Fortunately, your fertility doesn’t just steadily decrease from the time you get your first period. In fact, your greatest chance of getting pregnant within 6-12 months is from ages 25-27, and then there is a steady but mild decrease in fertility until you reach age 35 or 36.
By age 40, your chances of pregnancy are about 5% each cycle (compared to about 30% when you’re at peak reproductive age). Unfortunately, most women don’t remain fertile all the way until menopause, and the maximum age for pregnancy falls somewhere in the mid-40s.
While fertility treatments can certainly help with some of the challenges of getting pregnant as you age, the chance of most of these treatments being successful decreases too. That’s one reason it can be important to understand your fertility when you’re younger, even if you aren’t ready to start trying yet.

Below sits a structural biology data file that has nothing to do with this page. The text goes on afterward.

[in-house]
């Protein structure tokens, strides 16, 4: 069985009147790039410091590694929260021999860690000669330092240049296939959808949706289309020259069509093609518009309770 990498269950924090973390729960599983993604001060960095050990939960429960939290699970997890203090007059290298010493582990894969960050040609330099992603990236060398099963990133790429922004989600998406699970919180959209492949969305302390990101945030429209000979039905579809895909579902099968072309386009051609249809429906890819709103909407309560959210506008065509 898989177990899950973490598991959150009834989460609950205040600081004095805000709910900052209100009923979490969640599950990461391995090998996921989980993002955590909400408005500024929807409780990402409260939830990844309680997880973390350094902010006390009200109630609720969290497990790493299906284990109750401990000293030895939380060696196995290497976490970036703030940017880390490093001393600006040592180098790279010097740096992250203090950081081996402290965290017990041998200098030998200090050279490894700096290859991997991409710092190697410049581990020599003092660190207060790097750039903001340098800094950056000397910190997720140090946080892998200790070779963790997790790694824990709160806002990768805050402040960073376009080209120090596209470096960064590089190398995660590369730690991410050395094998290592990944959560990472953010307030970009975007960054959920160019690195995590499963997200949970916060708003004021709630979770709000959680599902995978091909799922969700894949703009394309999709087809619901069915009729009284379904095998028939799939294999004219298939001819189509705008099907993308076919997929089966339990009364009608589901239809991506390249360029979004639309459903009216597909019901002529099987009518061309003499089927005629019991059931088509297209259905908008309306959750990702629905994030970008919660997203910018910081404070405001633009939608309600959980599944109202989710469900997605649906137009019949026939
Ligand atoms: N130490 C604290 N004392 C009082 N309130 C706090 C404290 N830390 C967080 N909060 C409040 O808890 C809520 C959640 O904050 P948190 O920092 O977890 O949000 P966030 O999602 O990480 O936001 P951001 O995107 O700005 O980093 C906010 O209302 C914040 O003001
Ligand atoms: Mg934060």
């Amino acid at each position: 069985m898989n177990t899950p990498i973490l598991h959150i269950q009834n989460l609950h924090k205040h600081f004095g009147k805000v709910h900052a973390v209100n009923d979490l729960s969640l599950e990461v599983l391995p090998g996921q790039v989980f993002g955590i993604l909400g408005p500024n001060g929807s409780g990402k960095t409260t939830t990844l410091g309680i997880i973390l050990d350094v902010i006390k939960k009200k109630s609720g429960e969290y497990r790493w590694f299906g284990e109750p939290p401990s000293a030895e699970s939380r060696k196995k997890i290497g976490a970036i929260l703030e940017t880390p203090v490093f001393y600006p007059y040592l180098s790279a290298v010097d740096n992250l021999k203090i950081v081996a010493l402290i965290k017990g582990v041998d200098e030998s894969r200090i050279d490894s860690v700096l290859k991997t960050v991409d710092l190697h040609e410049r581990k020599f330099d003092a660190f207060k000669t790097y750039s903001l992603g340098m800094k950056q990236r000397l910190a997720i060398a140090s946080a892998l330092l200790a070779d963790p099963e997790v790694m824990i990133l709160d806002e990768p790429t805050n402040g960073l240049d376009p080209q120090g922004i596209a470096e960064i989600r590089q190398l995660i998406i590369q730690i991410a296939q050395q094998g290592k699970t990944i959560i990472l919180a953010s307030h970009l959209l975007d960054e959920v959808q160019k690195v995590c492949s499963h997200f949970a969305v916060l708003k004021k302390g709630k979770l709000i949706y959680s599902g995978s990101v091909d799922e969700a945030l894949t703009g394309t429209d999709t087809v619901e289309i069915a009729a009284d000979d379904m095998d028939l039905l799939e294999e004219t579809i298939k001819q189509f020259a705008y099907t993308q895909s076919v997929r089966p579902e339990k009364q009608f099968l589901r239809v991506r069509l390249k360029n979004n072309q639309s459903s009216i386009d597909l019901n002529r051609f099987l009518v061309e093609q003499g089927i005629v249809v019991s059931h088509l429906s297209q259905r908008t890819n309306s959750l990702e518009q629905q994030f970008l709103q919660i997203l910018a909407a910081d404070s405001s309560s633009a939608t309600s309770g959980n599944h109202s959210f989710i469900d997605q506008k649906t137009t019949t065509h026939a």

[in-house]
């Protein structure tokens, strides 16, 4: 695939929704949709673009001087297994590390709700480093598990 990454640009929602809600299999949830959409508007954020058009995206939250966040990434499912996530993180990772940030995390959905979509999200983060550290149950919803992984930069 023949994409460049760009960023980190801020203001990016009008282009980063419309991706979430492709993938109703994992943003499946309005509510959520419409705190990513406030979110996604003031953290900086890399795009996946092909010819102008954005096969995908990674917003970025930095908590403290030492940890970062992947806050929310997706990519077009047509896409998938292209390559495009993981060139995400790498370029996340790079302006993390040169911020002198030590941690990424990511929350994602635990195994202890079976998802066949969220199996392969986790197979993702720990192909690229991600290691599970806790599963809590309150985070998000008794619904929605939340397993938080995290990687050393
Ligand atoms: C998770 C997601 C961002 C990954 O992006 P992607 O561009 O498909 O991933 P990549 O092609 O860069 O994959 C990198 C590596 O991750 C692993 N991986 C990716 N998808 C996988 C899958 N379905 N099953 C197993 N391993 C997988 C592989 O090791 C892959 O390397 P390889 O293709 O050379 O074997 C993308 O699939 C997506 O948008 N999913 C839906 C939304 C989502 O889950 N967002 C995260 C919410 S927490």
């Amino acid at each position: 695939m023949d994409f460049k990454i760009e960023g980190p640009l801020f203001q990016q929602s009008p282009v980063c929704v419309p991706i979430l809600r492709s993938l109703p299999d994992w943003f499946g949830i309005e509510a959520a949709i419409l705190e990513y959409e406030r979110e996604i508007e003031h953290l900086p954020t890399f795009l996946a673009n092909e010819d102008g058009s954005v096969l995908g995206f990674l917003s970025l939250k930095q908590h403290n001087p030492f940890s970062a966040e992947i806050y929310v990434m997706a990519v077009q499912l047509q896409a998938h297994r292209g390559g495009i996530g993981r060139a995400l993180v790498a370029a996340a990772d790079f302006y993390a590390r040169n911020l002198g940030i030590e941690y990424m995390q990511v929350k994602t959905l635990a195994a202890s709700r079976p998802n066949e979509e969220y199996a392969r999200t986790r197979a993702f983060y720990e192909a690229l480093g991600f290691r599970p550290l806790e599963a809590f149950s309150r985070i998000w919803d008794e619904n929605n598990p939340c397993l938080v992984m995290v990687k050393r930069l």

Male fertility does decrease with age as well, although not usually as dramatically or quickly as female fertility. In general, men can father children well into their 60s.
However, increased paternal age can cause decreases in sperm count and changes in sperm morphology, which are important factors in getting pregnant. Additionally, challenges with erectile dysfunction, low libido, and low testosterone may make it more challenging for a couple to conceive.
The Challenges of Becoming Pregnant After 35
So why is it harder to get pregnant as you get older, especially after age 35? There are many potential reasons, but we’ll go over a few common ones here!
- Diminished ovarian reserve: As you age, the number of eggs available every cycle decreases. While you start puberty with over 300,000 eggs, approximately 1,000 mature or die each cycle even though only one will ultimately be released. When you get into your late 30s or early 40s, the decrease in eggs leads to a decrease in fertility.